Carl Stephen, famed announcer of Jordan-Hare Stadium, dies at 77

When I was in undergrad at Auburn, the Tigers clinched the 1997 SEC West division championship in the last home game of the season. For many, many years they’ve been very strict about people running onto that gorgeous green grass, the fans stayed in place, but things got away from “stadium officials” that night. A goalpost was torn down by the players and went into the student body.

No one had left the student section that night. Our revelry was in the stands, and with the players who climbed up on the low wall. That goalpost got into the crush of students. People in the end zone seats were passing it, overhead, to the people behind them. The goalpost made it all the way up to the lip of the stadium. It was going over.

And this voice, this beautiful basso profondo voice reproduced only in heaven and Jordan-Hare Stadium, instructed the students to put the goalpost down. Do not throw it over the side of the stadium.

That authoritative voice cut through the delirium and that goalpost worked its way back down through the students and to the field again.

That was the commanding presence of Carl Stephens. Whether everyone there knew him — many did — or whether they just respected the voice of Jordan-Hare Stadium and Auburn football, they knew of him.

He sounded like this.

That was his last home opener, in 2005, against Georgia Tech. He retired the following spring. I had the great pleasure of interviewing him on his long career as a broadcaster in Montgomery — where he was a familiar face for a third of the state, working almost his entire career at WSFA-TV — and a legend in the loveliest village. These audio clips are from that interview at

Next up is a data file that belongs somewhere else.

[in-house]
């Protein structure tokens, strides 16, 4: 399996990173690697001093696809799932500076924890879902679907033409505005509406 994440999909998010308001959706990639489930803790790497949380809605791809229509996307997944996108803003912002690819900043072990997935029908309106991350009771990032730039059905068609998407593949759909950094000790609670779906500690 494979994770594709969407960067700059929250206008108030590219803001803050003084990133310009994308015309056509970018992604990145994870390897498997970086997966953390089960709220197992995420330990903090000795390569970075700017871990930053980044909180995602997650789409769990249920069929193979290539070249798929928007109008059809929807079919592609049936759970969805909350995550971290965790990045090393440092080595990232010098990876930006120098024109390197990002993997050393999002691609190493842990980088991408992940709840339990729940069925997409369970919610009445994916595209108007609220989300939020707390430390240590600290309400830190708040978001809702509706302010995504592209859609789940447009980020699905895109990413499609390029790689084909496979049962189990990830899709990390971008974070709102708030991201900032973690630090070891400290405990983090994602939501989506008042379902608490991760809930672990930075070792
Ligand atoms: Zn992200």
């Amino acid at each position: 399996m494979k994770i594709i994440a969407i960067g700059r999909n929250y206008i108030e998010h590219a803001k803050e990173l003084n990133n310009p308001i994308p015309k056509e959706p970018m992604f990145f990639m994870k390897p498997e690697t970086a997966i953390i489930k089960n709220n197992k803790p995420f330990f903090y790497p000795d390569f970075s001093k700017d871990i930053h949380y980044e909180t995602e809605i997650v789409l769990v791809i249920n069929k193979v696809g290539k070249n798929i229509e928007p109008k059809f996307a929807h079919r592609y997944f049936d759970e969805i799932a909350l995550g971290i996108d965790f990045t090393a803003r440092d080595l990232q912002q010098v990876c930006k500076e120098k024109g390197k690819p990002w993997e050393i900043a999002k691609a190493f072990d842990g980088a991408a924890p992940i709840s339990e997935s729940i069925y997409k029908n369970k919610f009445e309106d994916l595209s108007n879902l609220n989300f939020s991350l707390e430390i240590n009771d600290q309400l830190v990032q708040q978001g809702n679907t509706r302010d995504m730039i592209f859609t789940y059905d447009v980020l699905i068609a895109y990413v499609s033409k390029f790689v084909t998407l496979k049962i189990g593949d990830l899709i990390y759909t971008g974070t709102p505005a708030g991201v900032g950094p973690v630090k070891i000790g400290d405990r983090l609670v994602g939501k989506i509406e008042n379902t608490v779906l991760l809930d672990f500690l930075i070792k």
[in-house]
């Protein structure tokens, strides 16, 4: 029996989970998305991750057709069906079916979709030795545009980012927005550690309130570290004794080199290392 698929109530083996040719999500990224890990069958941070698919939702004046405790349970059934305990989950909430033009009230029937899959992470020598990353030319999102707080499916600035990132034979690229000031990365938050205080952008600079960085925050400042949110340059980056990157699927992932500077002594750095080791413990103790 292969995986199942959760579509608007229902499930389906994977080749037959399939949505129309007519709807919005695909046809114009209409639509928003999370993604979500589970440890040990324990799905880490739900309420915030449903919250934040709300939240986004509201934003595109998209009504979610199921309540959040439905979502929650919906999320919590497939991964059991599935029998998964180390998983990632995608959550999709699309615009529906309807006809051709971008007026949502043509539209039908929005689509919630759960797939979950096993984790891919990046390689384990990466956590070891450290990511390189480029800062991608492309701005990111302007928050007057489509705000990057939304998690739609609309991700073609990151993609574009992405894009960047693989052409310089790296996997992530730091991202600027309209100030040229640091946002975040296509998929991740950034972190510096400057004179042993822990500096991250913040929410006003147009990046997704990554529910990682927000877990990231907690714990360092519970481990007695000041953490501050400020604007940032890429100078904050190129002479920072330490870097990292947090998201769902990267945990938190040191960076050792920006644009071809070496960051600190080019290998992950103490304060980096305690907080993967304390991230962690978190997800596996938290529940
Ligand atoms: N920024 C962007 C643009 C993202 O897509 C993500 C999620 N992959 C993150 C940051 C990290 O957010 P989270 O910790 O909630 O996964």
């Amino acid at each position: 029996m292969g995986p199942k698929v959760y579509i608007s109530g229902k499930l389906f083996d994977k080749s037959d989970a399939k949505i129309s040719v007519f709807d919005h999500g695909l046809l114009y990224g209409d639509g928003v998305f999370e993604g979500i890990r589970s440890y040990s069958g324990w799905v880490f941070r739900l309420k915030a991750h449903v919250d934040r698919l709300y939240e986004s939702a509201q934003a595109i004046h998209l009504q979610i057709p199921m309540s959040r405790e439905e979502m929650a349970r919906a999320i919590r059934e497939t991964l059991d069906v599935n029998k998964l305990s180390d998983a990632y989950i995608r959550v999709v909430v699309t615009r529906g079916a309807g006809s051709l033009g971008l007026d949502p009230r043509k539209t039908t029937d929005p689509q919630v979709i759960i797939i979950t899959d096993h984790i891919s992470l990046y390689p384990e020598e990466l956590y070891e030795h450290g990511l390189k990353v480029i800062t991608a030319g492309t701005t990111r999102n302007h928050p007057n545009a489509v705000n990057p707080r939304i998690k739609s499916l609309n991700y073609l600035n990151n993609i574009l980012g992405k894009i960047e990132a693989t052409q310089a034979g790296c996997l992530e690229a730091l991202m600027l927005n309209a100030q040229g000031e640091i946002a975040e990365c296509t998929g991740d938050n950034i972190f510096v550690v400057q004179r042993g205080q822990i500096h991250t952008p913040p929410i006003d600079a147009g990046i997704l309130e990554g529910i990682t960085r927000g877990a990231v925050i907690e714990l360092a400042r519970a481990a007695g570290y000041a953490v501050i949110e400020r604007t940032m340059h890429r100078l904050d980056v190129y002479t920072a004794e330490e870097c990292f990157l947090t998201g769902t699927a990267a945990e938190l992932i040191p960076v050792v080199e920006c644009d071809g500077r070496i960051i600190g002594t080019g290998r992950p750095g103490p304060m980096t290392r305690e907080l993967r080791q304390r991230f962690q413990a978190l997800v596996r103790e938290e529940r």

Carl Stephens on how is long career with Auburn began.

Carl Stephens on how they produced the football highlight show.

Carl Stephens on calling a game as a public address announcer.

Carl Stephens on exciting moments.

Carl Stephens’ memorable highlights, referencing the 1996 LSU at Auburn game.

Carl Stephens on games that fans talk to him about, including the 1983 Iron Bowl at Legion Field.

Carl Stephens on his favorite parts of game day.

Carl Stephens on his favorite memories.

In addition to his work at WSFA, the old highlight show in the 60s and 70s with Ralph “Shug” Jordan, and his time calling regular season sports at Auburn, he called 15 SEC football championship games, 14 SEC basketball tournaments, six SEC baseball tournaments and numbers NCAA basketball tournament games.

He was a very kind man, giving of his time, friendly to all and humble almost beyond comparison. When I called him upon his retirement he couldn’t imagine why anyone would want to interview him. It sincerely took him back. He’d been an icon for more than four decades by then.

I couldn’t wait to talk shop with him. I was fortunate enough to call games for two years at UAB at the turn of the century. When I interviewed Stephens in 2005 I asked him how much of a game he remembered when he left the stadium. It was gratifying to know he often couldn’t recall the flow because he was so absorbed in doing his job. I’d felt that way, but now the consummate professional was telling me it happened to him, too. Most telling, considering all he’d seen, he maintained his favorite part of working those games was meeting so many people.

Carl Stephens was a gentleman at every turn. He was one of the last few bridges to a golden era at Auburn. He went home this evening at the age of 77, survived by his beautiful wife Mary, children Richard and Sandra, several grandchildren and thousands of fans, friends and Auburn family. For many of them, his voice was football.

Richard told me tonight that his father “truly, truly was” that kind and humble man the rest of us thought we knew. That’s a son’s pride and sorrow. That and the many eulogies shared about him now tell the story: we’ve lost another great Auburn man.

Drive home safely, and War Eagle.

Comments are closed.